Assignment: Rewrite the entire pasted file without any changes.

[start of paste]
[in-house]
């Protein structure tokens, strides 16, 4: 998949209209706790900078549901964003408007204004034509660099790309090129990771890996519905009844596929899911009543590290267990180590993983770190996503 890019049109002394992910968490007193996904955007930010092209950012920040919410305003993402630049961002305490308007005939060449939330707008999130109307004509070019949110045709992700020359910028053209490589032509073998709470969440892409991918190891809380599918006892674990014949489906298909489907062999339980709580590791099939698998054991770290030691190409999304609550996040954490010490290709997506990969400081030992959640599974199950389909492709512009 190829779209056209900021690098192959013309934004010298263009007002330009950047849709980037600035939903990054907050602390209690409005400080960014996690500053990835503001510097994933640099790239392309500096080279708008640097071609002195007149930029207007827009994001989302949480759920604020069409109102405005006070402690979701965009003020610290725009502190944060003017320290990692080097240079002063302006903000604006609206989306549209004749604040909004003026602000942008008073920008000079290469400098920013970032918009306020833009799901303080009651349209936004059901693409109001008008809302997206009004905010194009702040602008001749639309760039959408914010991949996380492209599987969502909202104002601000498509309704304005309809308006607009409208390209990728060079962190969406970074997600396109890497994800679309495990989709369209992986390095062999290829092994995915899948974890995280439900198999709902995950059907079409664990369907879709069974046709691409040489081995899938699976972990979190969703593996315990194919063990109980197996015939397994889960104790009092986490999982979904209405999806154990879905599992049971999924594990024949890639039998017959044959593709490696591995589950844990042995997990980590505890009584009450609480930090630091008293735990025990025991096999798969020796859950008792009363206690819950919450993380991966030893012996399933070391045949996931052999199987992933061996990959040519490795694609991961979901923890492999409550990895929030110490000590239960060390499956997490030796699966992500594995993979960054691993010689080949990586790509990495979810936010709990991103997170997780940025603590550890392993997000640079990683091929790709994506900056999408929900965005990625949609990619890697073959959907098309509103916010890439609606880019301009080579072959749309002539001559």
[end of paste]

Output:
[in-house]
């Protein structure tokens, strides 16, 4: 998949209209706790900078549901964003408007204004034509660099790309090129990771890996519905009844596929899911009543590290267990180590993983770190996503 890019049109002394992910968490007193996904955007930010092209950012920040919410305003993402630049961002305490308007005939060449939330707008999130109307004509070019949110045709992700020359910028053209490589032509073998709470969440892409991918190891809380599918006892674990014949489906298909489907062999339980709580590791099939698998054991770290030691190409999304609550996040954490010490290709997506990969400081030992959640599974199950389909492709512009 190829779209056209900021690098192959013309934004010298263009007002330009950047849709980037600035939903990054907050602390209690409005400080960014996690500053990835503001510097994933640099790239392309500096080279708008640097071609002195007149930029207007827009994001989302949480759920604020069409109102405005006070402690979701965009003020610290725009502190944060003017320290990692080097240079002063302006903000604006609206989306549209004749604040909004003026602000942008008073920008000079290469400098920013970032918009306020833009799901303080009651349209936004059901693409109001008008809302997206009004905010194009702040602008001749639309760039959408914010991949996380492209599987969502909202104002601000498509309704304005309809308006607009409208390209990728060079962190969406970074997600396109890497994800679309495990989709369209992986390095062999290829092994995915899948974890995280439900198999709902995950059907079409664990369907879709069974046709691409040489081995899938699976972990979190969703593996315990194919063990109980197996015939397994889960104790009092986490999982979904209405999806154990879905599992049971999924594990024949890639039998017959044959593709490696591995589950844990042995997990980590505890009584009450609480930090630091008293735990025990025991096999798969020796859950008792009363206690819950919450993380991966030893012996399933070391045949996931052999199987992933061996990959040519490795694609991961979901923890492999409550990895929030110490000590239960060390499956997490030796699966992500594995993979960054691993010689080949990586790509990495979810936010709990991103997170997780940025603590550890392993997000640079990683091929790709994506900056999408929900965005990625949609990619890697073959959907098309509103916010890439609606880019301009080579072959749309002539001559």